Something is about to be born, enter stage left, pop into view. Perhaps it’s summer, about to leave the northern hemisphere and slide down the globe past the equator to those “down under” and allow autumn to enter. The days have that in-drawn breath quality about them, a slow, inexorable dying-down of the garden; the sun no longer at its zenith but unhurriedly changing angle to slant in that autumnal way it has; the barest tinges of color at the tips of leaves; a certain stillness in the air. Even rain has lost its vigor, falling sans thunder, quiet patter on windows its only greeting.
Listening to the absence of growth, flower and fruit — hearing a different sort of tuning down, one of clearing, vacancy, void — I realize this is also a natural state, a true time of change, a pulling in of energy to allow a more internal growth, resting, allowing fallowness, introspection and a good empty space for fertility to flourish.
Even though this is a time of year in which to enjoy the fruits of summer’s labor, to begin a soft, sweet drawing in, it goes largely ignored in the flurry of “lasts” — last summer party, last weekend before school starts, last kayak or canoe trip, the last swim. We run about gathering pens, notebooks, flash drives, clothes, lunch supplies. We lose the sweetest time of year in a swirl of “getting ready’s” and “shutting down’s.” We miss the subtle and beautiful time of year that calls us to stop and smell the aroma — one of gentleness, of leisureliness.
Sitting quietly in an early autumn morning, I wonder how it would be if instead of an abrupt cessation, final door-slamming of activity, the last concentrated burst of doing, we simply, gradually, permitted a sort of screen-door closing, went onto a porch and, instead of lamenting, breathed in the cooler air, listened to geese announcing their flight number (to other geese), to the leaves rustling in anticipation of their color change. I wonder how it would be if we accepted the fading of verdant, fertile, the lushness and simply waited, waited for bare branches, leaves crunching underfoot, a more northerly wind, paler blue of skies, watered-down sunlight slanting from a different direction?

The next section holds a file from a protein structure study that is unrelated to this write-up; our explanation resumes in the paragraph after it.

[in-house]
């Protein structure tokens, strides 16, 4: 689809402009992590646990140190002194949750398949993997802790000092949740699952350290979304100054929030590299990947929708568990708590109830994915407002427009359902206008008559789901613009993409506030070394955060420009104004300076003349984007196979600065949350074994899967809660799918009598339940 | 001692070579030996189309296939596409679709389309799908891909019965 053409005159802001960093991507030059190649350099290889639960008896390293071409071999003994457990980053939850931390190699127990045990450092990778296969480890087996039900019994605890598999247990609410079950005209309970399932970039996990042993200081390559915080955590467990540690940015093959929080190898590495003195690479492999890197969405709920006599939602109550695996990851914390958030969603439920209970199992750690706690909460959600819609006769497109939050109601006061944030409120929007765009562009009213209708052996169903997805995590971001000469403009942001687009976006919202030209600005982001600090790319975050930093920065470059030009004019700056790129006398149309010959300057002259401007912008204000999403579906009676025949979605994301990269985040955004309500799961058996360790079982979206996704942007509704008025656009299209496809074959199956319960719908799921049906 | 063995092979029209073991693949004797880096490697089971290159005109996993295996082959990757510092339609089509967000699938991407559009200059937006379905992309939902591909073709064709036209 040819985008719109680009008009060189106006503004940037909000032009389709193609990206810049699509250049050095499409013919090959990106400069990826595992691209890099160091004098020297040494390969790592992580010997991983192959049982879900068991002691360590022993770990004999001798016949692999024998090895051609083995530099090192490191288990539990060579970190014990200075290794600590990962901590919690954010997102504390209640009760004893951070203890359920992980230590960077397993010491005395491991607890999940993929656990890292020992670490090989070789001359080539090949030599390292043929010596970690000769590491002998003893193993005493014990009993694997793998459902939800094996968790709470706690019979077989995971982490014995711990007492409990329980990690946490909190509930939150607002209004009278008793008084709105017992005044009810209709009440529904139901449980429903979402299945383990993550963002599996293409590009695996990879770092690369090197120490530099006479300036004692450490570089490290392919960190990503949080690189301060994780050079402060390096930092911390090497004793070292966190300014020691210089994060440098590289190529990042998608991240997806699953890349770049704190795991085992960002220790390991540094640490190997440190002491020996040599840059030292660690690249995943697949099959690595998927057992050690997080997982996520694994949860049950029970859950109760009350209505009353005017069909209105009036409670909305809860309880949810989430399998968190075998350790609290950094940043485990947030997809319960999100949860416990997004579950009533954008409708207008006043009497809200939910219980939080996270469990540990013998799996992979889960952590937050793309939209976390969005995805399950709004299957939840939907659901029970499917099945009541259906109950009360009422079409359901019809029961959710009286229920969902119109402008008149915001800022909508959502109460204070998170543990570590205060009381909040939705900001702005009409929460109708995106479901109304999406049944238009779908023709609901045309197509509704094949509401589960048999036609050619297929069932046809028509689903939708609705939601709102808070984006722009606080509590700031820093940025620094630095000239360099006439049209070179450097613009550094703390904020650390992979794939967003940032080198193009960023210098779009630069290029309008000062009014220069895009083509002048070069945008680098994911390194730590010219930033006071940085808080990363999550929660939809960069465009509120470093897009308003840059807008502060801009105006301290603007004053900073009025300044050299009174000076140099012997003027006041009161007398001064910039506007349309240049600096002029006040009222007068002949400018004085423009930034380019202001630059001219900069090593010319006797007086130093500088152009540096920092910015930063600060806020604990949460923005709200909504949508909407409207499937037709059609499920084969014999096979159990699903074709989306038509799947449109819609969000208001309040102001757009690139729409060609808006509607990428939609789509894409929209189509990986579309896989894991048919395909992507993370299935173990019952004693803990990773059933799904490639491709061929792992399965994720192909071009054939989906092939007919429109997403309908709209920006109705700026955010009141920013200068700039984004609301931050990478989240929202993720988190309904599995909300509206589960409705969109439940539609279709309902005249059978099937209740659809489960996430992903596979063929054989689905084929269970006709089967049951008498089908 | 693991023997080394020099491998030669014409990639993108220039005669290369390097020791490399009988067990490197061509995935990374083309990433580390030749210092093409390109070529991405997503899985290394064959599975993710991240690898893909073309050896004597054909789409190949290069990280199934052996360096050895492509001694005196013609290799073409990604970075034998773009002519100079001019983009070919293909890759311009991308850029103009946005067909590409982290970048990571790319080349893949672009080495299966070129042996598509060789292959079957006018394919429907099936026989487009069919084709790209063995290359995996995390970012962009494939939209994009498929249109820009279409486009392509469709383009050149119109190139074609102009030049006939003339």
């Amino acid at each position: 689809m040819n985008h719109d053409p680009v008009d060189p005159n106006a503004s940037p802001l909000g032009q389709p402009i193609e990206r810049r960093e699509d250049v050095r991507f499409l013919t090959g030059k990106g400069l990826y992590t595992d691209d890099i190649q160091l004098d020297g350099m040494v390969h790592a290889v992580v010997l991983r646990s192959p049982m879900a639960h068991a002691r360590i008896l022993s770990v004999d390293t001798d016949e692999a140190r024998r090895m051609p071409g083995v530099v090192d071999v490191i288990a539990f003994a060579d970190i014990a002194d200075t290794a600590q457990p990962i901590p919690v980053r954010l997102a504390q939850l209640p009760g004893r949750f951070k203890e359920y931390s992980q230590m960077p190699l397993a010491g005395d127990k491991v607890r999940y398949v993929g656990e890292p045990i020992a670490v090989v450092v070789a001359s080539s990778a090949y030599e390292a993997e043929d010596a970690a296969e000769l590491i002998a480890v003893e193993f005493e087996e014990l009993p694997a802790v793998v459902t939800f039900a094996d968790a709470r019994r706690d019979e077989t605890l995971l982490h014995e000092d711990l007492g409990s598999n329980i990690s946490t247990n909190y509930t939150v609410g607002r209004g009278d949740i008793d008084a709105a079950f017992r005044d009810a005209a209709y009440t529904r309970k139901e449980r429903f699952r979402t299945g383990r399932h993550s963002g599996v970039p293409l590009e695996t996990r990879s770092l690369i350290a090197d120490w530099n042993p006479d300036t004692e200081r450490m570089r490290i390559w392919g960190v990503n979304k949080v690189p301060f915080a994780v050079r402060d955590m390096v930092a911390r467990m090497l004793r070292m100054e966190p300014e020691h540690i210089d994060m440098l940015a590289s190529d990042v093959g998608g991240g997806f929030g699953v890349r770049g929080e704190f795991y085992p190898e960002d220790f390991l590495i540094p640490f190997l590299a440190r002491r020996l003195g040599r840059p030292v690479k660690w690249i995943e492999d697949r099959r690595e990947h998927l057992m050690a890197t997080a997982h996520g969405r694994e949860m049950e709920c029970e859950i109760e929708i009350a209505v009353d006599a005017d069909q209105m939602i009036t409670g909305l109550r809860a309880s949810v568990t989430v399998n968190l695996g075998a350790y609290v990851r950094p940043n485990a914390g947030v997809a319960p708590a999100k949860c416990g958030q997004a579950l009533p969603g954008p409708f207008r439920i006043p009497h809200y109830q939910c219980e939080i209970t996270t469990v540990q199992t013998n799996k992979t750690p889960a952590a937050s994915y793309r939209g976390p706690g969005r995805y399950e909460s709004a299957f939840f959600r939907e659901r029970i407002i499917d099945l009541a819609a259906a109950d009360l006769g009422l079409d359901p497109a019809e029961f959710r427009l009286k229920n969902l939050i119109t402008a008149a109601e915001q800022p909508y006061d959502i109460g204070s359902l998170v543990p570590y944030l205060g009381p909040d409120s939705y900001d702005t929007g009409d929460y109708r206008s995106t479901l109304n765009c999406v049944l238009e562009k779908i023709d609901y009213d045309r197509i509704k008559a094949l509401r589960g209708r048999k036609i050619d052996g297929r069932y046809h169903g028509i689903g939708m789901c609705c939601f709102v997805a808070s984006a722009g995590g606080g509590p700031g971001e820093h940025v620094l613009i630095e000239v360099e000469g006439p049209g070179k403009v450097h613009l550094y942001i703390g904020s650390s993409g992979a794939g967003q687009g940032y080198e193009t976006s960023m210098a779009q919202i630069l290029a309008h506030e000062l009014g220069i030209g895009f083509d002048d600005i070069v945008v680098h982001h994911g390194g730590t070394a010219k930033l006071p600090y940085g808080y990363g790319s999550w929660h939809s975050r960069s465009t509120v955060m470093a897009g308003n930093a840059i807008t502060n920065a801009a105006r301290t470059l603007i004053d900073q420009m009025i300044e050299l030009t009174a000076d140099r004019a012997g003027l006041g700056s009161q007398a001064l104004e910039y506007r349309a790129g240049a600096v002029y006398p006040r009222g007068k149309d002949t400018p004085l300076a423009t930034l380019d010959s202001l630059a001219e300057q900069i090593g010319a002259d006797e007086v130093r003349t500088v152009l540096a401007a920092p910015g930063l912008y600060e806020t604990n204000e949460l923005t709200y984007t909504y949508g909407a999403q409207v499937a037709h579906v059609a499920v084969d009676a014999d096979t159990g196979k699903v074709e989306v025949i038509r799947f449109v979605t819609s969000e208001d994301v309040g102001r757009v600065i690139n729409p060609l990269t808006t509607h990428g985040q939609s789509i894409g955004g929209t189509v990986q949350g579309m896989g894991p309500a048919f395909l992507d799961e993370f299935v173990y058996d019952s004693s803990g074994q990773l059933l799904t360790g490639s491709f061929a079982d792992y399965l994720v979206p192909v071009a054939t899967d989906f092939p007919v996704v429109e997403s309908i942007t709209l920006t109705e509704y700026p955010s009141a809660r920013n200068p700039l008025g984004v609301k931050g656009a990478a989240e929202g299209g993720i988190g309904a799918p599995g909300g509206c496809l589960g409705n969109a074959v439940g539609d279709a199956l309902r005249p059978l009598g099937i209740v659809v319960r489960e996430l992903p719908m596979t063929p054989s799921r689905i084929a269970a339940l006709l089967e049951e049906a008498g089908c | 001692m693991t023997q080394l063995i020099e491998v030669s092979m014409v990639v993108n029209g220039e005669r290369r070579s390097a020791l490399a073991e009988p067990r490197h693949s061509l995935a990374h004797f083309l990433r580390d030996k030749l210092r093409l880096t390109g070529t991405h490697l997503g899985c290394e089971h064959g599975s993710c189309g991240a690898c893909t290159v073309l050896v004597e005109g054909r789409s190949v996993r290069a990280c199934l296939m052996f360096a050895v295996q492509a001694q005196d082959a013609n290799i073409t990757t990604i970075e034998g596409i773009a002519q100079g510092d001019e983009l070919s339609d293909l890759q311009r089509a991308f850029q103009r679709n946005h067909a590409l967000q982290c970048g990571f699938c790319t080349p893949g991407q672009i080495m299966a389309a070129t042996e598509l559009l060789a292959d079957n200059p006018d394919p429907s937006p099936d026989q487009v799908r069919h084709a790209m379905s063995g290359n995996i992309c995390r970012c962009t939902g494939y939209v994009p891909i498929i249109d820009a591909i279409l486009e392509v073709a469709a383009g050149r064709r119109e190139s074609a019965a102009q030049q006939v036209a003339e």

When we rush through this amazing experience called life, we do it and ourselves a disservice. We distance even further from the Divine. We disallow ourselves any pleasure by insisting, “But there’s so much to do!” We, unwittingly stand next to a marvelous buffet and refuse to take a plate. We do not open the package in front of us, choosing instead to talk about the lack of packages or that we really don’t have time to look at them.
What if we thanked the garden for its abundance, and wished it good rest through the winter? What if we reminisced about the good times we had in our backyard, in nature, with our family and friends? What if, instead of bemoaning back to school, closing down patios or swimming pools, we thought about the good times we had and began to think of the next time we would engage in those activities? What if we excused ourselves from a single event and just allowed the time of year to be the event?
Would we then, diverge from dragging our feet like a petulant child when playtime is over and toys are to be put away, crying, and complaining and instead take in a breath, enjoy the transition and what it has to offer us, then enter the next calendar phase ready for what it brings?